HOW TO: Install macOS Big Sur With OpenCore on Linux


If you’re running a Linux distro as your daily driver, you can still other distros and OS’. You can even enjoy macOS. You can run Catalina using the clover bootloader and you can even install macOS in a Docker container.

Today we’re going to take a look at how set up a simple macOS Big Sur VM in QEMU, accelerated by KVM.




  • A modern Linux distribution
  • QEMU > 2.11.1
  • A CPU with Intel VT-x / AMD SVM support is required
  • A CPU with SSE4.1 support is required for >= macOS Sierra
  • A CPU with AVX2 support is required for >= macOS Mojave
  • Internet access for the installation process



Open the terminal and run: sudo apt install qemu uml-utilities virt-manager dmg2img git wget libguestfs-tools p7zip

NOTE: Adjust install command and, possibly, packages names according to your distro.

We will need a more packages but they will be installed later, when needed.




1. Open terminal and run git clone macOS-Big-Sur. When you’re done cloning the git, cd into path with cd macOS-Big-Sur


2. Download macOS Big Sur installer from Apple with ./ --big-sur


2.1 If you want to download and install macOS High Sierra, Mojave or Catalina, just run ./ and choose which installer you want to download.

NOTE: This tutorial was written during macOS Big Sur’s developer beta stages. When Apple will release macOS Big Sur to the public, you’ll more than likely only have to run step 2.1 and skip steps 3-5 . If there will be any major change, this tutorial will be updated.


3. Install xar. Arch and derivates users can install xar from the AUR. Now we need to extract SharedSupport.dmg from InstallAssistant.pkg.

In the terminal, while in the macOS-Big-Sur folder, run: /path/to/xar-dir/xar/src/xar -xf InstallAssistant.pkg.

If you’ve installed xar from AUR, run: xar -xf InstallAssistant.pkg



4.  Install darling-dmg. If you’re running Arch or derivates, you can install the package from the AUR. We will need it to mount SharedSupport.dmg

To do this run: mkdir temp && /path/to/darling-dmg-repo/darling-dmg SharedSupport.dmg temp

If you’ve installed the package from the AUR, run: darling-dmg SharedSupport.dmg temp


5.  Now that SharedSupport.dmg is mounted we need to extract BaseSystem.dmg from it.  The file we need is located inside a .zip file, so we’ll use 7zip to extract it. To do that, run:

7z e ./temp/com_apple_MobileAsset_MacSoftwareUpdate/*.zip AssetData/Restore/BaseSystem.dmg



6. Next step will be to convert BaseSystem.dmg  to  BaseSystem.img, an image that QEMU can work with.  To convert the image, run: dmg2img BaseSystem.dmg BaseSystem.img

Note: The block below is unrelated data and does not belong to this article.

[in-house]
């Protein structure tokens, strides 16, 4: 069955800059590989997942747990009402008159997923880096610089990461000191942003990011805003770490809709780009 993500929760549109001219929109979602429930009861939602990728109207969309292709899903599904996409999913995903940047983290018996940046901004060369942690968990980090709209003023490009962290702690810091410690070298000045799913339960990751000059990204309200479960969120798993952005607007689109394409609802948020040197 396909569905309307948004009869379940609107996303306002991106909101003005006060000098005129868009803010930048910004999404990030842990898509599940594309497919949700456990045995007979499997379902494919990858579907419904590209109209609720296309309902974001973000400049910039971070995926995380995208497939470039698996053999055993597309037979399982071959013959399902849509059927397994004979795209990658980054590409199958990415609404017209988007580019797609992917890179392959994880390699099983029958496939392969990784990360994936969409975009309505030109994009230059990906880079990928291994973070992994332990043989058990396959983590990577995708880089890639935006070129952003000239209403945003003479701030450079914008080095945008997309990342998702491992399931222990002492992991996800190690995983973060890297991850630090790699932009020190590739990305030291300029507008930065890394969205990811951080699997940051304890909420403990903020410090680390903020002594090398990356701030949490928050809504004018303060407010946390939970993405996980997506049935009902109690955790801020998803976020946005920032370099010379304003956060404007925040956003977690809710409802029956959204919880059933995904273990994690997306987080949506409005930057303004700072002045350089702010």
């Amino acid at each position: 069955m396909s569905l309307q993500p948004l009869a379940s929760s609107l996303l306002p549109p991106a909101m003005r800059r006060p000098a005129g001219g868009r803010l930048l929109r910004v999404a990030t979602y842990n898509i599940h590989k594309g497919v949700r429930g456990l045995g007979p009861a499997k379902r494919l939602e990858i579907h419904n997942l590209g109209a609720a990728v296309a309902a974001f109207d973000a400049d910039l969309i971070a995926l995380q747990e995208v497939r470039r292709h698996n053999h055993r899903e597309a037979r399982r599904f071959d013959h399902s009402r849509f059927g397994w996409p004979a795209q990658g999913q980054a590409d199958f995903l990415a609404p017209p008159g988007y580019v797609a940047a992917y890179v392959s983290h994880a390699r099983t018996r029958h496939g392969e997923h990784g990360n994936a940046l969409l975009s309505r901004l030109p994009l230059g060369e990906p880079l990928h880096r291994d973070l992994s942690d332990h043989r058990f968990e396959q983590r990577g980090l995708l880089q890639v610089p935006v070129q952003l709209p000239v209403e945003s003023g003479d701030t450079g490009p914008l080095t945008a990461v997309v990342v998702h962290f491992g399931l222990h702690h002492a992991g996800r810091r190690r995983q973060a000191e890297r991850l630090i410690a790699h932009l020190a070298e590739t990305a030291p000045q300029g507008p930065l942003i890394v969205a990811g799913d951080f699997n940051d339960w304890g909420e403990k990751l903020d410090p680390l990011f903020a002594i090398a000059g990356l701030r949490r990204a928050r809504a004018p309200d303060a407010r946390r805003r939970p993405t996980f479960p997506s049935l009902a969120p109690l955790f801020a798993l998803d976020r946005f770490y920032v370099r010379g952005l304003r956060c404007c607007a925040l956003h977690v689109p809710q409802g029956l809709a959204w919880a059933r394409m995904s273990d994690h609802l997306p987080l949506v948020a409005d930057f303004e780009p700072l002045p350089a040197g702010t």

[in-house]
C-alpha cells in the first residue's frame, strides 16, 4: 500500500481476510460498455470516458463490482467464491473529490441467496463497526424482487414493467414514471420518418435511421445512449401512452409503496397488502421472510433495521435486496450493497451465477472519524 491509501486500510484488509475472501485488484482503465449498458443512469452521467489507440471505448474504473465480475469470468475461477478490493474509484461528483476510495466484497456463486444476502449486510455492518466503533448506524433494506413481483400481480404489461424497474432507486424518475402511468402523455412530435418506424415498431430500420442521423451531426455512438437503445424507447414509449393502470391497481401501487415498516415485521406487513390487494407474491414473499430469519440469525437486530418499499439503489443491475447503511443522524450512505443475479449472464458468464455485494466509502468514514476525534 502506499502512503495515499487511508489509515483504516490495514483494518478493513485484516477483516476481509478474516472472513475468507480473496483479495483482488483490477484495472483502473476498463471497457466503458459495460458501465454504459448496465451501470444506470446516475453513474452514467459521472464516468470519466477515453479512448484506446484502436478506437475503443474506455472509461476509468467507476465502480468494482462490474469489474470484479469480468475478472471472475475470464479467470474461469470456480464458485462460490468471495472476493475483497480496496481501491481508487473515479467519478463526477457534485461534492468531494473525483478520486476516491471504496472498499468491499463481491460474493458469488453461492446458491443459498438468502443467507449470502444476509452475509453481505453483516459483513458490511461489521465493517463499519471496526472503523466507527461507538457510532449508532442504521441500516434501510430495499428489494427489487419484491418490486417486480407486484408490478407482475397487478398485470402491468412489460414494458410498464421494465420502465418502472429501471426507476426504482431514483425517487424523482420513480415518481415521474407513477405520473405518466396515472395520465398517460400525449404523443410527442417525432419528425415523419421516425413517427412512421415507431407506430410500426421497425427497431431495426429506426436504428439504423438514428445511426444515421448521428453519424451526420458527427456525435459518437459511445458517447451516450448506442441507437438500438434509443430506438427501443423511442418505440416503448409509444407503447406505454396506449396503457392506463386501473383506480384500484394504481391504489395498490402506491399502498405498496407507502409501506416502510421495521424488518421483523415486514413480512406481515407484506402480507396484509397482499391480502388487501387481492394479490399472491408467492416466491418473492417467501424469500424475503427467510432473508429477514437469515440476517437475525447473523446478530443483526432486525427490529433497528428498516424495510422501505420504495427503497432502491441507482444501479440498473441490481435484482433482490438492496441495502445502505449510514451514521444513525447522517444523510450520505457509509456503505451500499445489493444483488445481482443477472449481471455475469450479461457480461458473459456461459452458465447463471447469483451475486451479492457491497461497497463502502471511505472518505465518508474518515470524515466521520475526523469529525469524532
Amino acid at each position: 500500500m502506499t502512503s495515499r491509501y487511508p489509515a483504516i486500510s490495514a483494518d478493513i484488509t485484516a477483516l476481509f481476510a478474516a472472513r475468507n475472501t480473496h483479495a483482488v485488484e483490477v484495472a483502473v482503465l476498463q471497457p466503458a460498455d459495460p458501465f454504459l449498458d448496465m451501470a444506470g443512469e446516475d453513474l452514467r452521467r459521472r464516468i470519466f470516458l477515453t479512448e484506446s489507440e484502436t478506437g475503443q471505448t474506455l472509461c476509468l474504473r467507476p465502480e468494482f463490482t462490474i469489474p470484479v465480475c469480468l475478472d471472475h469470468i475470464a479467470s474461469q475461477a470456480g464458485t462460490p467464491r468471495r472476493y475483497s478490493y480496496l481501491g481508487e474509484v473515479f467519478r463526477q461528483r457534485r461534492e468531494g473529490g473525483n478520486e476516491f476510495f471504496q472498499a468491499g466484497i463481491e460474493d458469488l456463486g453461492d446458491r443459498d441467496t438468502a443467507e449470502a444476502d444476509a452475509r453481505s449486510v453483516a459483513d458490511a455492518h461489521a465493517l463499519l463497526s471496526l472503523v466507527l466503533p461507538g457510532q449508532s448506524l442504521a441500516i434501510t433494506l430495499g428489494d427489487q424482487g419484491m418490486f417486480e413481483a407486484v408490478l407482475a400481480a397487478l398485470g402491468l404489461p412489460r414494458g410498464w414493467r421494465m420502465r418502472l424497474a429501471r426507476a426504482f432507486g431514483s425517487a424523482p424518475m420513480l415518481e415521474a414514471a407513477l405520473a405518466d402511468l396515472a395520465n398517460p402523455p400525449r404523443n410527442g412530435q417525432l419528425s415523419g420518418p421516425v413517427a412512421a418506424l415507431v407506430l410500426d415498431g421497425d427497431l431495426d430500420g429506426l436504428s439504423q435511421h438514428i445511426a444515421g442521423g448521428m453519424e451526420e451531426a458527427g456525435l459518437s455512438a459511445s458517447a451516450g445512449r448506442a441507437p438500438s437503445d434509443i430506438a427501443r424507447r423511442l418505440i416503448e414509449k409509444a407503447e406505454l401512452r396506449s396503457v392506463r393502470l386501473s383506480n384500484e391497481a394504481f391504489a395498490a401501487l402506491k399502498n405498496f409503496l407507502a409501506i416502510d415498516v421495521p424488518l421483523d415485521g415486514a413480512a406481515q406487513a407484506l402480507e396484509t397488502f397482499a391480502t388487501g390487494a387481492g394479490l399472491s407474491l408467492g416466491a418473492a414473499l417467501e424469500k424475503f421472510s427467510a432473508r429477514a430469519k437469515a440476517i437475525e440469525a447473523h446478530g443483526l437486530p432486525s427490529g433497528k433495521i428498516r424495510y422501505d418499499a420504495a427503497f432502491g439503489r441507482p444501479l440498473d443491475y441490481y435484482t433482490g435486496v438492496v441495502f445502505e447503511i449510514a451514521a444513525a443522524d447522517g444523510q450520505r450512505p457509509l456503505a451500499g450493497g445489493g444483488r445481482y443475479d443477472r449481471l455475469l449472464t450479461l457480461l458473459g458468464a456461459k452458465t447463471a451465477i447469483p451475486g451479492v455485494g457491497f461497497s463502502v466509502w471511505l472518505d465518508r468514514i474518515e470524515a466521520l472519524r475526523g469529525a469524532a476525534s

7. Create a virtual HDD image where macOS will be installed. Run qemu-img create -f qcow2 mac_hdd_ng.img 128G

NOTE: You can change the size of the virtual drive. 128 GB is just an example. Also if, for any reason, you want to change the name of the disk image from mac_hdd.img to something else, you’ll also have to update to point to the new image name.


8. Lets set up and configure a bridge network connection which can be used by the VM can use to connect to the internet. Required for the installation process. To do this, run:

sudo ip tuntap add dev tap0 mode tap
sudo ip link set tap0 up promisc on
sudo ip link set dev virbr0 up
sudo ip link set dev tap0 master virbr0

NOTE: If virbr0 network interface is not present on your system, it may have been deactivated. Try enabling it by using the following commands:

virsh net-start default

virsh net-autostart default


9. Now you’re ready to install macOS Big Sur. In theory. Because the script you need to run in order to install macOS comes preconfigured. So, for a basic install and run of macOS Big Sur,  you won’t need to edit anything.

However, it comes preconfigured to use only 3GB or RAM. Let’s take care of that. Edit with nano, micro or vim and set it to asign at least 8GB of RAM. More if you can spare it.


Now you can start the installation process. Run ./ .  You’ll be greeted by this screen. Choose macOS Base System



10. First thing you’ll need to do is run Disk Utility and format your virtual drive.



11. Exit Disk Utility, choose Reinstall macOS and go through the usual installation steps.


12. During the installation process, your virtual machine will restart and will boot back up. When it does, choose macOS Installer to continue the installation.


13. After a loong time of installing, you will eventually be greeted with the welcome screen where you can set up your account and settings.


Don’t expect this to run just like a Mac. It’s a VM afterall. And it will feel sluggish mainly because there’s a lack of hardware acceleration. And this can only be fixed by passing through a graphics card to the VM. To learn how to do that and other tips, check out the official project on Github.